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Tuesday, August 20, 2019
MERU, Kenya, Aug 11 2014 (IPS) - Surrounded by endless rows of green tea plants, Mary carefully picked a leaf and placed it into a basket next to her. It seemed like an ordinary day at work for the 13-year-old girl from Meru, in central Kenya. After work she escaped to the adjacent farm for privacy, but was instead attacked and raped by a middle aged man.
“My grandmother took me to the police to make a report, but they didn’t arrest him. I was told he bribed the police,” Mary* tells IPS as her 11-month-old baby girl sits on her lap.
Mary, now 14 years of age, and her daughter live at Ripples International’s Tumaini Girls’ Rescue Centre in Meru, Kenya. It houses 15 other girls like Mary, three of whom have babies of their own, all born out of the sexual violence perpetrated against them.
“Sexual abuse is known as defilement under Kenyan law. All of our girls here have been defiled by either family members, neighbours or employers. One girl was even defiled by a police officer,” Mercy Chidi, founder and director of Ripples International, the organisation which established Tumaini Girls Rescue Centre, tells IPS.
“It started over 10 years ago with abandoned babies and orphans. We gave them a home,” Chidi says. “We also provide HIV/AIDS treatment and prevention.”
A 14-year-old girl named Grace*, looking much younger than her stated age, takes a seat on the couch in front of the television at Tumaini Girls’ Rescue Centre. She is HIV-positive.
“I was raped by my father,” she tells IPS as her voice quivers. Grace has been living at the shelter for the past year, trying to keep up court appearances and her anti-retroviral medications. She’s also trying to get back into school.
Fiona Sampson is a Canadian lawyer and the executive director of Equality Effect, a human rights organisation working to advance the rights of women and girls in Kenya.
Sampson met Chidi in 2010 during a human rights course in Toronto, Canada. She calls Chidi the “Erin Brokovich of Kenya” due to her relentless pursuit of justice for Kenyan girls.
“Mercy asked if the Equality Effect would help her develop a legal advocacy solution to the defilement problem, and the failure of police to enforce existing laws, and we said ‘yes.’ The Equality Effect was already working in Kenya on other projects,” Sampson tells IPS.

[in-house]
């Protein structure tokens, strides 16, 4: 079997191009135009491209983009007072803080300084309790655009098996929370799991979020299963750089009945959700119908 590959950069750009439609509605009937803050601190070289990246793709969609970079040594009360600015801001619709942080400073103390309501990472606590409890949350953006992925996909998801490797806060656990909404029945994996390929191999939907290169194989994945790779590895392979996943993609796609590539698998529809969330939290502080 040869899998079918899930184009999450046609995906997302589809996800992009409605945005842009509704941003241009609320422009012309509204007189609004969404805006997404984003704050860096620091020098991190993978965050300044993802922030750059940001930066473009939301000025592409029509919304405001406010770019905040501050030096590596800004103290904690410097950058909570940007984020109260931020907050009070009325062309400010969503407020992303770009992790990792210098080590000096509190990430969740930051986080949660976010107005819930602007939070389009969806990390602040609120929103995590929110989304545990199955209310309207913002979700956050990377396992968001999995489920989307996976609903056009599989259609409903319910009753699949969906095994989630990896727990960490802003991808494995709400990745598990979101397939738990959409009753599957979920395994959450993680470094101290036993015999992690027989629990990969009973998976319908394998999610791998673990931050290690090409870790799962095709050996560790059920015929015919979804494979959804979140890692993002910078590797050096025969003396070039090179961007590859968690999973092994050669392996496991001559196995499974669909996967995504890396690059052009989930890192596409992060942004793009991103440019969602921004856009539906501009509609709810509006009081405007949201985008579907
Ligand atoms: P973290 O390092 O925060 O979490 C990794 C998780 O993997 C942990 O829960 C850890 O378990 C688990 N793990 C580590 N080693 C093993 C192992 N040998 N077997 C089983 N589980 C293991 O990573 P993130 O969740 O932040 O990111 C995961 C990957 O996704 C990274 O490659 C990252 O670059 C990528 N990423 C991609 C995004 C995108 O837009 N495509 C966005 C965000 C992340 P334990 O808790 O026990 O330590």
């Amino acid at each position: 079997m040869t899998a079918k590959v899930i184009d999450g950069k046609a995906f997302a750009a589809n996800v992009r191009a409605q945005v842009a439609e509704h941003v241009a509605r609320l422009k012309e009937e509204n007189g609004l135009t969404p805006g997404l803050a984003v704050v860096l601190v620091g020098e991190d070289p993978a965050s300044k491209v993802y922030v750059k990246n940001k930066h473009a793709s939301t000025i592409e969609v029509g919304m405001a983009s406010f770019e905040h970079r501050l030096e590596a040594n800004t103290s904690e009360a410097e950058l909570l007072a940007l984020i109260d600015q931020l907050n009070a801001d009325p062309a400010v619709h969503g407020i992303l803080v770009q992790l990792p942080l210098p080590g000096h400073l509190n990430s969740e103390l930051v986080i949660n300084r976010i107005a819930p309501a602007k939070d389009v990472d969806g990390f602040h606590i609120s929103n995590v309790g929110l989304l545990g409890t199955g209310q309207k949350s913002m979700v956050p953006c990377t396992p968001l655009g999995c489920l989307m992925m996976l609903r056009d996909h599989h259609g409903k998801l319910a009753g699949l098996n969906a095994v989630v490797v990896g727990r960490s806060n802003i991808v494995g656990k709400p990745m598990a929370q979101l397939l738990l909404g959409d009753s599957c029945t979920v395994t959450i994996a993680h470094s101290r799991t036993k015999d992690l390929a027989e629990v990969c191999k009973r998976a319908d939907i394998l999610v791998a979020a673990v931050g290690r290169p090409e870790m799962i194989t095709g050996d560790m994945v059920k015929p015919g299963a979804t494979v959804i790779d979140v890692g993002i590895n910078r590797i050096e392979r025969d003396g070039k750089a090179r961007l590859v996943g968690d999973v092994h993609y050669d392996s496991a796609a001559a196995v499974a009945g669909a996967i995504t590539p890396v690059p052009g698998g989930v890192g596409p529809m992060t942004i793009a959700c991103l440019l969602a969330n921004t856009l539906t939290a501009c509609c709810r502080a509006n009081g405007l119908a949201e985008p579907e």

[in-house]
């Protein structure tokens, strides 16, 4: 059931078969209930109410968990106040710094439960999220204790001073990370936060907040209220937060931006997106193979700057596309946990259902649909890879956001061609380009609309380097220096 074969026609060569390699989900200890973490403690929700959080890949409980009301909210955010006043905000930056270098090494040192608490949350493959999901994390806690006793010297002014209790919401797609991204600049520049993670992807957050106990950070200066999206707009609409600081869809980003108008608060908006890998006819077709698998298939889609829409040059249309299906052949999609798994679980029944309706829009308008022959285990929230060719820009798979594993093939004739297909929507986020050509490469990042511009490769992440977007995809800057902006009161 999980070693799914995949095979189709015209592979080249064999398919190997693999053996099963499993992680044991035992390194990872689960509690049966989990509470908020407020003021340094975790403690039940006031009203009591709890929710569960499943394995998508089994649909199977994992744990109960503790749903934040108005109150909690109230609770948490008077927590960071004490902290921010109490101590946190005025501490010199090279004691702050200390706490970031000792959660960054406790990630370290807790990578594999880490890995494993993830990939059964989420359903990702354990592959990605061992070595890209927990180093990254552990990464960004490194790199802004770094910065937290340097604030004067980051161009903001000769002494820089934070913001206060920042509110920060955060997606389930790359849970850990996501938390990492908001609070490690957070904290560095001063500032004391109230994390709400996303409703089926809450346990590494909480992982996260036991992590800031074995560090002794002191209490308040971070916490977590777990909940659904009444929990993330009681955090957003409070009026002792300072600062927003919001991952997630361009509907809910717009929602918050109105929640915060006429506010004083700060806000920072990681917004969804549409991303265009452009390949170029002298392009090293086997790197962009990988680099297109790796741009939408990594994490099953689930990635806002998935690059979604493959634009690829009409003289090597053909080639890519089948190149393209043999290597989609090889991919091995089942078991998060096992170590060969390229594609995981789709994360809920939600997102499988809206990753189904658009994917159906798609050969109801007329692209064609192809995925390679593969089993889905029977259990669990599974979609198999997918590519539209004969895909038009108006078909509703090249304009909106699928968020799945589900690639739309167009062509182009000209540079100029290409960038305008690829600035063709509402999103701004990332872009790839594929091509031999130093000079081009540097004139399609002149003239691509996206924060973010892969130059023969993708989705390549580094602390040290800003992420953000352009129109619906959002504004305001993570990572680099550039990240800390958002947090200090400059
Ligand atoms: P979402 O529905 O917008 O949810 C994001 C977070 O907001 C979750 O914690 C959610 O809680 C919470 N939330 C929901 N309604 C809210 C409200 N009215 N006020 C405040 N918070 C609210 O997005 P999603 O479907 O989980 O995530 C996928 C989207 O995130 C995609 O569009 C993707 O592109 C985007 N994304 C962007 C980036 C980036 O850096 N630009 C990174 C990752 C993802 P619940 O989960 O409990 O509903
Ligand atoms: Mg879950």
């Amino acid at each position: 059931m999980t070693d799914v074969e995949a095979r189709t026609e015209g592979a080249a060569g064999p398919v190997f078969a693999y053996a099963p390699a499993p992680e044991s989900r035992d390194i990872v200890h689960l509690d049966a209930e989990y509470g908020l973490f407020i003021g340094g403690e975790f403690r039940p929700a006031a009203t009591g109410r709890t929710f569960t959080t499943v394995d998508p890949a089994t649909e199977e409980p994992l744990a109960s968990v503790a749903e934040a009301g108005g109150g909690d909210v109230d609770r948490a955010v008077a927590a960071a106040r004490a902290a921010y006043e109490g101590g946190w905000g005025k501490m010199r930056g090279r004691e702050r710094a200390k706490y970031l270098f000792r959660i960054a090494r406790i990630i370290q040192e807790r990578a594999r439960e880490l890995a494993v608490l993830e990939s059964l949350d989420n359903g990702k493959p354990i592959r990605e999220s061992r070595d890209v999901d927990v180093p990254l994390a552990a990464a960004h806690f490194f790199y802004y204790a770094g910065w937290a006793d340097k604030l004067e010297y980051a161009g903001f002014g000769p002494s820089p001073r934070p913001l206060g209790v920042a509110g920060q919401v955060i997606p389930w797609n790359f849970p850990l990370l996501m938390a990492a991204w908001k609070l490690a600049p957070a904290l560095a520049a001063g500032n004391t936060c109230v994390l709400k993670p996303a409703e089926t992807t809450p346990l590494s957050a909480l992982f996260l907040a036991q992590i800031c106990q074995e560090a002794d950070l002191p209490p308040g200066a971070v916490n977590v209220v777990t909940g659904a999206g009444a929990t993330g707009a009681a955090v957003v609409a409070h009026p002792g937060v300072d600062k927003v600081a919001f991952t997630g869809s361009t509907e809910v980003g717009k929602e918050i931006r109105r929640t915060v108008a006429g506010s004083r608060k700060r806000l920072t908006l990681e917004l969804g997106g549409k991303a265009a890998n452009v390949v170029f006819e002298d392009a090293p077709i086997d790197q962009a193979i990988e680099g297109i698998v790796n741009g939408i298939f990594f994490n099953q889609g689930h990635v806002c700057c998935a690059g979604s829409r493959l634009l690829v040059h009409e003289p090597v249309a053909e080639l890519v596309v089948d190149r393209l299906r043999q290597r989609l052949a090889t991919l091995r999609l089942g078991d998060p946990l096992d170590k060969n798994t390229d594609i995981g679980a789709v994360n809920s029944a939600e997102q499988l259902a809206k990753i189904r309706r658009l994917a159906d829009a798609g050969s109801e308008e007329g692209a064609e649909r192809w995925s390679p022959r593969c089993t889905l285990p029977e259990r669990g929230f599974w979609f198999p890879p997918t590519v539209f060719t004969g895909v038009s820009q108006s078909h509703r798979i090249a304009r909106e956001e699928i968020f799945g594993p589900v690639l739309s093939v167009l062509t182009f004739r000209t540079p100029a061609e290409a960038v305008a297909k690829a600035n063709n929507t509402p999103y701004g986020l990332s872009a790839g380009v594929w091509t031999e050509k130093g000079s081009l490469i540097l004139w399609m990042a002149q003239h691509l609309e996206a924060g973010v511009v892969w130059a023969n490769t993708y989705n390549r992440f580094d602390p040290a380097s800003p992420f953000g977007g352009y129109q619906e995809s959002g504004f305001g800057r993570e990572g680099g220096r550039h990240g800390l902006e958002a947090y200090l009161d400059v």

Sampson brought together legal experts from Canada, Kenya, Ghana and Malawi to pursue a class action lawsuit, which came to be known as the 160 Girls case. The 160 refers to the number of girls selected, even though only 11 petitioners were named in the claim. These girls faced discriminatory police treatment, including police rape.
“We argued that the police treatment of the girls’ defilement claims was discriminatory and violated their human rights in contradiction of the equality guarantees in the Kenyan constitution and regional and international human rights law,” she says.
In 2013, the 160 Girls went from victims to victors. The judge read the verdict in a Meru, Kenya courtroom: “By failing to enforce existing defilement laws, the police have contributed to the development of a culture of tolerance for pervasive sexual violence against girl children and impunity.”
Muthomi Thiankolu is a constitutional lawyer and lead counsel on the 160 Girls case at the High Court of Kenya.
“In Kenyan law, defilement is sex with a minor. Someone under the age of 18,” Thiankolu tells IPS. “The court ruled police must enforce the laws under the constitution, and properly investigate cases of defilement and rape.”
Mary bounces the baby on her lap. She now feels the law will protect the both of them. The child starts to giggle and a smile comes over Mary’s face.
“At the time it happened, I was working to make money to pay school fees,” she says. “Now, living here at the centre, I’m arranging to go back to school.”
*Name changed to protect their identity
Edited by: Nalisha Adams
The writer can be contacted on twitter @adambemma
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